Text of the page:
While it is certainly true that bad actors use AI to cheat at chess—potentially posing an existential threat to the game, as Carlsen has suggested—it is equally true that the chess world has openly embraced AI and has been thriving as a result. Similar risk/reward calculations will need to be made in other domains.

“The well-designed user interfaces on these tools lower the threshold of entry but do not raise the ceiling of performance. Expert programmers will still be needed to make breakthrough programming innovations, like the next generation of AI-infused tools or post-AI supertools.” —Ben Shneidermann

Take software development. On page 5 in this issue, the journalist Craig S. Smith looks at the proliferation of AI-powered code-writing assistants and how they can help programmers compose better programs faster and guide nonprogrammers to instantiate their ideas in software. As for the risk of these AI assistants driving humans out of programming, the experts Smith talked to don’t believe that human coders are going to be replaced anytime soon.

Instead, programmers are learning that AI can automate routine tasks such as writing unit tests that verify discrete chunks of code, which can free up a portion of a developer’s time to spend on more creative endeavors. Amazon’s CodeWhisperer, GitHub’s Copilot, and Microsoft’s TiCoder are all based on large language models trained up on massive code bases. Among other things, these coding assistants suggest auto-completions for developers as they write code and can also make suggestions for executable instructions using natural language. In the case of TiCoder, a feedback mechanism interrogates programmers to resolve ambiguities so it can generate the cleanest possible code.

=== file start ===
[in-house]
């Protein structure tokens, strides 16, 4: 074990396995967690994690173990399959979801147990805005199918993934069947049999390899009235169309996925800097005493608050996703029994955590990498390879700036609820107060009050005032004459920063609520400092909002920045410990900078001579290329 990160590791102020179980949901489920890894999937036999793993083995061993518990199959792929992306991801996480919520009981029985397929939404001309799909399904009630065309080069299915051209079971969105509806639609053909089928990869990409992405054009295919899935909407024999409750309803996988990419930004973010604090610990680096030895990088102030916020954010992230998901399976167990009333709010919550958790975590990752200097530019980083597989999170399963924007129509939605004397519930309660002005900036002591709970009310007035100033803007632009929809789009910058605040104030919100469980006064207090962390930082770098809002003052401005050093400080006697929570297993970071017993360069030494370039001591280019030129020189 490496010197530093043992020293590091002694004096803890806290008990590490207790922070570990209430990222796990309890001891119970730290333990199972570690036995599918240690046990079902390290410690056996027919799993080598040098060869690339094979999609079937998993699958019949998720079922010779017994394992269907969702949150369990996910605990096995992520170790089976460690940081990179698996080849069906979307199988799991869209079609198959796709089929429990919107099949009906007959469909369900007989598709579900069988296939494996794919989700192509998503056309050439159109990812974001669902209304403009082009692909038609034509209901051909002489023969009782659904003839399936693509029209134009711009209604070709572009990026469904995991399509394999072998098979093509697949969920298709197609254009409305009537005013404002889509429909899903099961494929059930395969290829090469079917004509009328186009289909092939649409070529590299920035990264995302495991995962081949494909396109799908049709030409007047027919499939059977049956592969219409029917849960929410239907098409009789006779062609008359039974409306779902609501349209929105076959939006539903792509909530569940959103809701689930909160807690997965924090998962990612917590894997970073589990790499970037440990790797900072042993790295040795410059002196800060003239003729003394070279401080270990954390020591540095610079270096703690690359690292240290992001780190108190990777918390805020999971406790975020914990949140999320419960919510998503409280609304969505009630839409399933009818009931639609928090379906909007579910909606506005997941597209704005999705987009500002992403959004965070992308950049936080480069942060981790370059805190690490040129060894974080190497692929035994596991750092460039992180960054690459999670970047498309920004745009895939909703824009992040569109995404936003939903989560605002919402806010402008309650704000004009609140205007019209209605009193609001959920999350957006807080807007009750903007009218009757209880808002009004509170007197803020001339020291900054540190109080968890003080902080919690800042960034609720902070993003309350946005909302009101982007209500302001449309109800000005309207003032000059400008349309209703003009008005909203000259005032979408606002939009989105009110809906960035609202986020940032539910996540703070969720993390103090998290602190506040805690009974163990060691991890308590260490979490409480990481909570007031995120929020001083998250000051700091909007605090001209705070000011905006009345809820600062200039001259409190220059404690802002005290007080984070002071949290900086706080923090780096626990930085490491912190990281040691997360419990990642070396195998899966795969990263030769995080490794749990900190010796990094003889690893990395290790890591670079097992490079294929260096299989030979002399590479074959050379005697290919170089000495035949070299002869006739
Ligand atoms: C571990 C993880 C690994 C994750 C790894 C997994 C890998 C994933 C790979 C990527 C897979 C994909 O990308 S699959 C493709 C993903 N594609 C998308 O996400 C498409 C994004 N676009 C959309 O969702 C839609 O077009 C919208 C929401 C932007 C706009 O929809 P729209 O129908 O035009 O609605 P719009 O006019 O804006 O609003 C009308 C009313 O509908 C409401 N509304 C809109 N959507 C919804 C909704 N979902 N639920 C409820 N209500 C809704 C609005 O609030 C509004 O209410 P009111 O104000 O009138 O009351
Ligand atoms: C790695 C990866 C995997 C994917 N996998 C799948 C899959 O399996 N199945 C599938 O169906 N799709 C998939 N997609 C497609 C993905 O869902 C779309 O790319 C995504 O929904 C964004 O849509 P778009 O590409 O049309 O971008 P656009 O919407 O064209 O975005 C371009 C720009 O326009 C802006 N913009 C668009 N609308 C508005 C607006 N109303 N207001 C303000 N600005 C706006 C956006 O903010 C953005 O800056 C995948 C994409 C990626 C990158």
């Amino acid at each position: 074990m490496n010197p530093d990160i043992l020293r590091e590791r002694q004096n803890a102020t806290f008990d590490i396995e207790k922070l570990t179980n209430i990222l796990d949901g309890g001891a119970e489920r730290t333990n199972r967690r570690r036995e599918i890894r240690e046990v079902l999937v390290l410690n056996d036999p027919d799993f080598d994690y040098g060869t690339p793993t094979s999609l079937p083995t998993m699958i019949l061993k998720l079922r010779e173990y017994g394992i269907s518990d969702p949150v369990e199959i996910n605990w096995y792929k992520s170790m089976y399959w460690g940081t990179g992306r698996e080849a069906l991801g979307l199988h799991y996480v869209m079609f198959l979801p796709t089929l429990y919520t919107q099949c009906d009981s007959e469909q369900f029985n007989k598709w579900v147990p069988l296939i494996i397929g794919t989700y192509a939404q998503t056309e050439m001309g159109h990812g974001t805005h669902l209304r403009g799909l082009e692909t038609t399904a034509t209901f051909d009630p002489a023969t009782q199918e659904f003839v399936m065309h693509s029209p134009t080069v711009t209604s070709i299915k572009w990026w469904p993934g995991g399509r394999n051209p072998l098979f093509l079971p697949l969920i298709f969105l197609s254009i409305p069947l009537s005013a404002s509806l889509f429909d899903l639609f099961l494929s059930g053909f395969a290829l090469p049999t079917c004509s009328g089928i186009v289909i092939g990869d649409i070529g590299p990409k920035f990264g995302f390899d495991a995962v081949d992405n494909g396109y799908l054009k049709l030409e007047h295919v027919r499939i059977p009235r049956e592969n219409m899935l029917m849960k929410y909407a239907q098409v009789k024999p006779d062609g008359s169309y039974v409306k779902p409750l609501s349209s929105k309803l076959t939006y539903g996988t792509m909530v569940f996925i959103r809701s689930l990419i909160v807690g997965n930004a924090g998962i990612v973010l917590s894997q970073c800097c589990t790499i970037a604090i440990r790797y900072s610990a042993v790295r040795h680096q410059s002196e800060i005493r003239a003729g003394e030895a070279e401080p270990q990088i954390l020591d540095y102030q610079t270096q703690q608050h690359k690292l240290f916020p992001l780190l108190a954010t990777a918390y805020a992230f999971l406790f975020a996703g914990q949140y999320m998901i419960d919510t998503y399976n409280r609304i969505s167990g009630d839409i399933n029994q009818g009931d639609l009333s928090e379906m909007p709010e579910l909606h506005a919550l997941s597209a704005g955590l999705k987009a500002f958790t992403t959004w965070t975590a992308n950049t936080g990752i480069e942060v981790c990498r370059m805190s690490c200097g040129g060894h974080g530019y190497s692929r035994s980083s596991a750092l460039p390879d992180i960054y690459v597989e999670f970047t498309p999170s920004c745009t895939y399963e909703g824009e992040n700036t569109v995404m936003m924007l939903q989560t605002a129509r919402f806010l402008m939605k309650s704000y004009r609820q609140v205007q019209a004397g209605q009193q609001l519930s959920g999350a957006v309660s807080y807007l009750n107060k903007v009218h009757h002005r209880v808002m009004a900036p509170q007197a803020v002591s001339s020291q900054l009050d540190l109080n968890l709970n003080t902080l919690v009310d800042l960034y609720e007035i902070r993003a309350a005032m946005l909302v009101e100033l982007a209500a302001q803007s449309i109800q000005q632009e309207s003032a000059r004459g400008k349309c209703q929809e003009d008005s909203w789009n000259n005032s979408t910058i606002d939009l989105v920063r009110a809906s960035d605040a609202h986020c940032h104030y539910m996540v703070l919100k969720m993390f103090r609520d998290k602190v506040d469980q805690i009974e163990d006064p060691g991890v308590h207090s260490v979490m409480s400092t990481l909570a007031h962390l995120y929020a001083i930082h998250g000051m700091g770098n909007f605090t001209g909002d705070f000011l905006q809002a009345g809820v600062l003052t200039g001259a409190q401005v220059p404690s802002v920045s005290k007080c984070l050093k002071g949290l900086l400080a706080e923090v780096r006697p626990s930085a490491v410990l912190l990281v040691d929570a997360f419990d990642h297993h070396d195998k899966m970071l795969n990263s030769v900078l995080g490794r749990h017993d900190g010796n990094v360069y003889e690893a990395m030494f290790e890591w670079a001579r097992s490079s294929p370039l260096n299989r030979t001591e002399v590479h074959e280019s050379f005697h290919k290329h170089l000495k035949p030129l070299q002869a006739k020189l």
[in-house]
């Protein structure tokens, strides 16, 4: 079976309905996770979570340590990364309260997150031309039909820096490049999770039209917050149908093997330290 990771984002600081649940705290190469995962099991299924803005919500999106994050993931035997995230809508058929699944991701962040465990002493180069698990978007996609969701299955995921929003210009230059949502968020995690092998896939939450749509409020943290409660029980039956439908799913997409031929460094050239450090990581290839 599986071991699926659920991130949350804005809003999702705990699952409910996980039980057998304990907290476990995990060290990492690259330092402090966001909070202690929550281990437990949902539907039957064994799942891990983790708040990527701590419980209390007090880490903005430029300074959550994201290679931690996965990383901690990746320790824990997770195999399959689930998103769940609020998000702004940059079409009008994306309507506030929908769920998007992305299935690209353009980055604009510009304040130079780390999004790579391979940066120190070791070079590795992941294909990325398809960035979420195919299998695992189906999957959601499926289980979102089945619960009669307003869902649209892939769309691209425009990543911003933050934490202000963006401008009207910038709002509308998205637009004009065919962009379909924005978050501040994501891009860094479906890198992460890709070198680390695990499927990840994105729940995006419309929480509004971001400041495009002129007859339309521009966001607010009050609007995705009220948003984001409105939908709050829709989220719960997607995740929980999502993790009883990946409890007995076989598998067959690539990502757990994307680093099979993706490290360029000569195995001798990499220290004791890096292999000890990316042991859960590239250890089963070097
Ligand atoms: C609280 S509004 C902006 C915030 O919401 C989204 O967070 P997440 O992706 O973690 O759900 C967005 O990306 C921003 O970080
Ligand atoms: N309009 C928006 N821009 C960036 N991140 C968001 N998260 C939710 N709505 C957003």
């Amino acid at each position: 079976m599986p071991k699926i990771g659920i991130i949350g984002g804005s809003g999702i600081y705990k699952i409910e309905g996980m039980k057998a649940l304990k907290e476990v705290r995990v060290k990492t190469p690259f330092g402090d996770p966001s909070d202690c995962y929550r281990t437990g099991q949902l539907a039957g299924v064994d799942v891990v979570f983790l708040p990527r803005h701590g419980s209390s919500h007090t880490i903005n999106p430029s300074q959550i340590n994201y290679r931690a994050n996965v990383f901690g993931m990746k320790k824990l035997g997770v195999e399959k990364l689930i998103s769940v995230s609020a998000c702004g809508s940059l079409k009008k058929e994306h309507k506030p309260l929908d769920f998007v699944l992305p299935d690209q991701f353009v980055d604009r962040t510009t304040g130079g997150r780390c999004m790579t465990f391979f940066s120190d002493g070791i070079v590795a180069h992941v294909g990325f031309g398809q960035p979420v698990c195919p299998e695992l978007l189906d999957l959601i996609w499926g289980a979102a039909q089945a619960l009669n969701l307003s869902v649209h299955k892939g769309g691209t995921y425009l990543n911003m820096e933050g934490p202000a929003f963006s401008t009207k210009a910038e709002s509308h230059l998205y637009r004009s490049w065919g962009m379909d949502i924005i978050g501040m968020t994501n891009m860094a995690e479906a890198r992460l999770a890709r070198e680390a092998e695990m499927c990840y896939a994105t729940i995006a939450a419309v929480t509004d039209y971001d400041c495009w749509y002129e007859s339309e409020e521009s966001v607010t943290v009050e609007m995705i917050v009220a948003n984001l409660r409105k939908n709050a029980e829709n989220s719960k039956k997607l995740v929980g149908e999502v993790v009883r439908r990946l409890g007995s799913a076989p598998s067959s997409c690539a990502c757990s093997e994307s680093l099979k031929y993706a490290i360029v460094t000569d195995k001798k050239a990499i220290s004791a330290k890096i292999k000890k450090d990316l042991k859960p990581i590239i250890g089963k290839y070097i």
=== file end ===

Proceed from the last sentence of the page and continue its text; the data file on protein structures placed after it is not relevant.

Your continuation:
“Like compilers for high-level languages, code-checkers, and interactive development environments, AI-infused coding tools will speed the programmer's work,” says Ben Shneiderman, IEEE Fellow and author of “ Human-Centered AI” (Oxford University Press, 2022). “The well-designed user interfaces on these tools lower the threshold of entry but do not raise the ceiling of performance. Expert programmers will still be needed to make breakthrough programming innovations, like the next generation of AI-infused tools or post-AI supertools.”